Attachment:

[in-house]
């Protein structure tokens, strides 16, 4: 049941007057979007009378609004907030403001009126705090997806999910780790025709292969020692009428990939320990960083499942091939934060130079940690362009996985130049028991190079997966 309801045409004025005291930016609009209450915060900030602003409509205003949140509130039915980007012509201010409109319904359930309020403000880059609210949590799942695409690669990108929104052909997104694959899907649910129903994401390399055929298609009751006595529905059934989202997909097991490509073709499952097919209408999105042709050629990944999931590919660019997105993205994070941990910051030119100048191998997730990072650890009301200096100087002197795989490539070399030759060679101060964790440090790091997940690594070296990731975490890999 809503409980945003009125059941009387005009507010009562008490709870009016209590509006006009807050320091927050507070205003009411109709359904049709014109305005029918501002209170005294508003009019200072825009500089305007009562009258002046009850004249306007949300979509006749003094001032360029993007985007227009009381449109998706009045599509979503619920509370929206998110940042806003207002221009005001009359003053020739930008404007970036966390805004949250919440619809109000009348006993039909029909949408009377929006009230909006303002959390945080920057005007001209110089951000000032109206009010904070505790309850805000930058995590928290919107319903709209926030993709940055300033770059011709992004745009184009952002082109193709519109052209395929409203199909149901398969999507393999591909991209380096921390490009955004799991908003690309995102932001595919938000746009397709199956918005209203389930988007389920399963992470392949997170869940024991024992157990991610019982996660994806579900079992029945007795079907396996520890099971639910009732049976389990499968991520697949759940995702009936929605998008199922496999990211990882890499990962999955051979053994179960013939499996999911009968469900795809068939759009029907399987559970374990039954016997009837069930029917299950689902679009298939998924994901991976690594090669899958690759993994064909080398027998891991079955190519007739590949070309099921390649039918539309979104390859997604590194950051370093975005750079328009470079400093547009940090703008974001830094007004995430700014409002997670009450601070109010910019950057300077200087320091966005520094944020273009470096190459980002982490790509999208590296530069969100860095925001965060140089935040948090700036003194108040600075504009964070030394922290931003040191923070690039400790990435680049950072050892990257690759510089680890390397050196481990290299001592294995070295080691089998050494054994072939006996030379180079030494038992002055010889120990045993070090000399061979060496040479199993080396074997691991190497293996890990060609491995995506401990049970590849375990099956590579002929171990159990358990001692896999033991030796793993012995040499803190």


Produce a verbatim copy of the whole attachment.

[in-house]
């Protein structure tokens, strides 16, 4: 049941007057979007009378609004907030403001009126705090997806999910780790025709292969020692009428990939320990960083499942091939934060130079940690362009996985130049028991190079997966 309801045409004025005291930016609009209450915060900030602003409509205003949140509130039915980007012509201010409109319904359930309020403000880059609210949590799942695409690669990108929104052909997104694959899907649910129903994401390399055929298609009751006595529905059934989202997909097991490509073709499952097919209408999105042709050629990944999931590919660019997105993205994070941990910051030119100048191998997730990072650890009301200096100087002197795989490539070399030759060679101060964790440090790091997940690594070296990731975490890999 809503409980945003009125059941009387005009507010009562008490709870009016209590509006006009807050320091927050507070205003009411109709359904049709014109305005029918501002209170005294508003009019200072825009500089305007009562009258002046009850004249306007949300979509006749003094001032360029993007985007227009009381449109998706009045599509979503619920509370929206998110940042806003207002221009005001009359003053020739930008404007970036966390805004949250919440619809109000009348006993039909029909949408009377929006009230909006303002959390945080920057005007001209110089951000000032109206009010904070505790309850805000930058995590928290919107319903709209926030993709940055300033770059011709992004745009184009952002082109193709519109052209395929409203199909149901398969999507393999591909991209380096921390490009955004799991908003690309995102932001595919938000746009397709199956918005209203389930988007389920399963992470392949997170869940024991024992157990991610019982996660994806579900079992029945007795079907396996520890099971639910009732049976389990499968991520697949759940995702009936929605998008199922496999990211990882890499990962999955051979053994179960013939499996999911009968469900795809068939759009029907399987559970374990039954016997009837069930029917299950689902679009298939998924994901991976690594090669899958690759993994064909080398027998891991079955190519007739590949070309099921390649039918539309979104390859997604590194950051370093975005750079328009470079400093547009940090703008974001830094007004995430700014409002997670009450601070109010910019950057300077200087320091966005520094944020273009470096190459980002982490790509999208590296530069969100860095925001965060140089935040948090700036003194108040600075504009964070030394922290931003040191923070690039400790990435680049950072050892990257690759510089680890390397050196481990290299001592294995070295080691089998050494054994072939006996030379180079030494038992002055010889120990045993070090000399061979060496040479199993080396074997691991190497293996890990060609491995995506401990049970590849375990099956590579002929171990159990358990001692896999033991030796793993012995040499803190």